Manual of Ship Subsidies eBook

This eBook from the Gutenberg Project consists of approximately 110 pages of information about Manual of Ship Subsidies.

Progress was checked appreciably by the war with Japan (1904-05).  But the year after, the empire was active again in advancing her interests in the East, by systematically granting subsidies to steamship lines to various Asiatic points.[EV] By 1909 the tonnage had been brought to a total of 700,959 tons, approaching that of the year before the war.  Of this total 443,243 was steam tonnage.  The greater part of the steam fleet was foreign built, only 167 of the total, 898 steamers, being of Russian product.  The largest number were built in England (341).  Others were obtained from various European yards.  More than ninety per cent were of iron and steel.  Of the sailing-ships, ninety per cent were home product.[EW] In 1910 the total tonnage stood at 887,325 tons.[EX]

The mileage subsidies in 1910 were going principally to eleven steamship companies; the postal subventions mainly to four.  Those receiving the mileage subsidies carry the mails and Government passengers free.  The largest mileage subsidy goes to the Black Sea Navigation Company, the oldest and most important of the subsidized lines (founded in 1856, with Government aid).[EY] In addition to the subsidy the Government pays back the Suez Canal tolls.  The Russian Volunteer Fleet stands second on the list of subsidy receivers.  This is practically a Government affair.  It was created in the war-time of 1877-78, by private subscription, as an auxiliary war fleet; and was reorganized for general service in 1892.  The members of the board of managers are State nominees, and the officers and crews are regarded as employees of the crown.[EZ] The subsidy is fixed at six hundred thousand rubles ($309,999) a year; and the refunded Suez Canal tolls amount to another six hundred thousand rubles.[FA]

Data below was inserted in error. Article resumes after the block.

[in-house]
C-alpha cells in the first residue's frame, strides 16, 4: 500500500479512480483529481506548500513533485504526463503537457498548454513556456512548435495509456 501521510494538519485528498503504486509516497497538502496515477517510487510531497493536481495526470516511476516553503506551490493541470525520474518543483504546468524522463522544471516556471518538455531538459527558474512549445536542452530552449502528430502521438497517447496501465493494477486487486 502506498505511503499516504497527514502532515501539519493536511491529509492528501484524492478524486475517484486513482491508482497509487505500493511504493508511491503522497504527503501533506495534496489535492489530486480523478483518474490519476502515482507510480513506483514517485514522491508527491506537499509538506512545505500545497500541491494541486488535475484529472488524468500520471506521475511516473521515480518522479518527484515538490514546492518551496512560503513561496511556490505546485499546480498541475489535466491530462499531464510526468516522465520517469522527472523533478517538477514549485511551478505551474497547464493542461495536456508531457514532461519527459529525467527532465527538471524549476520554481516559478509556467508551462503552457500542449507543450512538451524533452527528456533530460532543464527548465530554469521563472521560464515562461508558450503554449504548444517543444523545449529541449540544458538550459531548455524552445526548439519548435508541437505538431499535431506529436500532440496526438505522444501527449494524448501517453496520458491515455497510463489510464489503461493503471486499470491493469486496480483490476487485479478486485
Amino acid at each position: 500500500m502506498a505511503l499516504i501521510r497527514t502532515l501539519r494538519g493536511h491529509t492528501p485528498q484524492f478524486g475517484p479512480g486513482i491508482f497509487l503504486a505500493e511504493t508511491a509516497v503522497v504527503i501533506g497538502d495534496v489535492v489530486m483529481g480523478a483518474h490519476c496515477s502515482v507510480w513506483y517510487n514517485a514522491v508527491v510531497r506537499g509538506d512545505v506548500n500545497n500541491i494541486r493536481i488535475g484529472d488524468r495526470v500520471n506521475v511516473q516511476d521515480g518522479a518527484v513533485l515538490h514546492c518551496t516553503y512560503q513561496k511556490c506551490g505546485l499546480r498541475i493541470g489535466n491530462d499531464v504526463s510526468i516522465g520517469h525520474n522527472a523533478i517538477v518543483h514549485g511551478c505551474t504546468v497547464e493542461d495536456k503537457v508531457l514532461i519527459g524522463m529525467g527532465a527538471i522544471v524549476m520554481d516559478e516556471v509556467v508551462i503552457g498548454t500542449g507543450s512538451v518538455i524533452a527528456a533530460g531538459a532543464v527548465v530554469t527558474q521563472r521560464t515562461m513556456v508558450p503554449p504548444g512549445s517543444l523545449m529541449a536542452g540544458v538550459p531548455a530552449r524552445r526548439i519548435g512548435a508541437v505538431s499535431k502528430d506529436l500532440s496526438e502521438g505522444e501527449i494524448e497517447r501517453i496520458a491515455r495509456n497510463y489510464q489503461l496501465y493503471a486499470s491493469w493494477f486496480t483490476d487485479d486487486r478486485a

The mileage subsidies, given directly to foster shipping, increased rapidly from year to year after 1890, while the postal subventions, for mail carriage chiefly, remained practically constant.[FB]


[Footnote EQ:  Meeker.]

[Footnote ER:  U.S.  Consul Smith, Moscow, in Con.  Rept., no. 216, p. 149, Sept., 1898.]

[Footnote ES:  U.S.  Con.  Gen. R.T.  Greener, St. Petersburg, in U.S.  Con.  Rept., no. 236, p. 91, May, 1900.]

[Footnote ET:  Report of The Merchant Marine Commission (U.S.), 1905, vol.  II, p. 947.]

[Footnote EU:  U.S.  Commercial Agent R.T.  Greener, Vladivostock, in U.S.  Con.  Repts., no. 265, p. 218, October, 1902.]

[Footnote EV:  Same, no. 313, p. 140, October, 1906.]

[Footnote EW:  Con.  Gen. John H. Snodgrass, Moscow, in U.S.  Con.  Repts., no. 354, pp. 32-33, March, 1910.]

[Footnote EX:  Lloyd’s Register, 1910-11.]

[Footnote EY:  Con.  Gen. Snodgrass, Con.  Repts., no. 102, Oct., 1910.]

[Footnote EZ:  Parl. papers:  Report of com. of enquiry into Steamship Subsidies, 1901.]

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Manual of Ship Subsidies from Project Gutenberg. Public domain.
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